The VS Viscount operated a scheduled daily LGW-MST service. VS also operated LTN-DUB at about the same time, which for a while was also flown by a Viscount.



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User currently offlineRootsAir From Costa Rica, joined Feb 2005, 4186 posts, RR: 40
Reply 3, posted (8 years 7 months 1 week 5 days 16 hours ago) and read 6014 times:

Quoting Capital146 (Reply 2):

The VS Viscount operated a scheduled daily LGW-MST service

now that's a pretty random place to go no ?



A man without the knowledge of his past history,culture and origins is like a tree without roots
User currently offlineVanguard From Solomon Islands, joined Feb 2004, 106 posts, RR: 0
Reply 4, posted (8 years 7 months 1 week 5 days 14 hours ago) and read 5927 times:
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Remember that this was in the pre-LCC days, and MST is pretty well placed for the Ruhr, Belgium and Netherlands. If the airport operators struck a deal, it was possibly the plan to pick up traffic there to feed into the main US routes. I guess it didn't pay - or perhaps it stopped when Virgin Express started up. Perhaps someone else can give the dates?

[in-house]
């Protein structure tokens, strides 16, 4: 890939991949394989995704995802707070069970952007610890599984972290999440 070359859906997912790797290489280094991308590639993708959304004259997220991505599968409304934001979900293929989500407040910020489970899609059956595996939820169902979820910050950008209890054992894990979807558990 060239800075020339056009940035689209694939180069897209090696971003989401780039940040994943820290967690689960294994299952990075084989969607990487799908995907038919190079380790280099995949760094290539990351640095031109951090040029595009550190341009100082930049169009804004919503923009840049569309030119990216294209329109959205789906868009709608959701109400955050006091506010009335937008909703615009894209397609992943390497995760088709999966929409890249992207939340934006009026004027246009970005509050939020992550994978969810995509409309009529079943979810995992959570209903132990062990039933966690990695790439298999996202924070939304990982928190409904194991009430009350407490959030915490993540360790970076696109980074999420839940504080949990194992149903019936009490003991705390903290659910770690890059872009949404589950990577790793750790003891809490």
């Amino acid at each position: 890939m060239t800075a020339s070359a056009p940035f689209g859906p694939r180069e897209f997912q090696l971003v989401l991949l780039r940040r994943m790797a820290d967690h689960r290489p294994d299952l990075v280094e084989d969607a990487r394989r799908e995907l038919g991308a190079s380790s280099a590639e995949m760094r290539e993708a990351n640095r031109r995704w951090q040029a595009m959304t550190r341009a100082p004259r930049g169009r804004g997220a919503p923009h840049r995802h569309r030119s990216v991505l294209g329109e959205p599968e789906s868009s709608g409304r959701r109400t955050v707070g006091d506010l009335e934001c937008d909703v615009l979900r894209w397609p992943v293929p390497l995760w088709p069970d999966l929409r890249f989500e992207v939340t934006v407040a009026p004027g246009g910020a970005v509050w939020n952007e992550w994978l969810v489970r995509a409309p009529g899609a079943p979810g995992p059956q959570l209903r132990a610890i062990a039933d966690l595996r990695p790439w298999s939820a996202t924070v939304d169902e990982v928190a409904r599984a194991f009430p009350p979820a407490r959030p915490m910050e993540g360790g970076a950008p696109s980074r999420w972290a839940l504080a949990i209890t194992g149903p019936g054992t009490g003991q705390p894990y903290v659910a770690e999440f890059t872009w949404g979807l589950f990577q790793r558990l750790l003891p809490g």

User currently offlineStirling From Italy, joined Jun 2004, 3943 posts, RR: 21
Reply 5, posted (8 years 7 months 1 week 5 days 14 hours ago) and read 5910 times:

Quoting Vanguard (Reply 4):
Remember that this was in the pre-LCC days, and MST is pretty well placed for the Ruhr, Belgium and Netherlands.

And it was very inexpensive to operate into...In the days before Euro-Open-Skies, when flying directly into Germany to tap that market was impossible.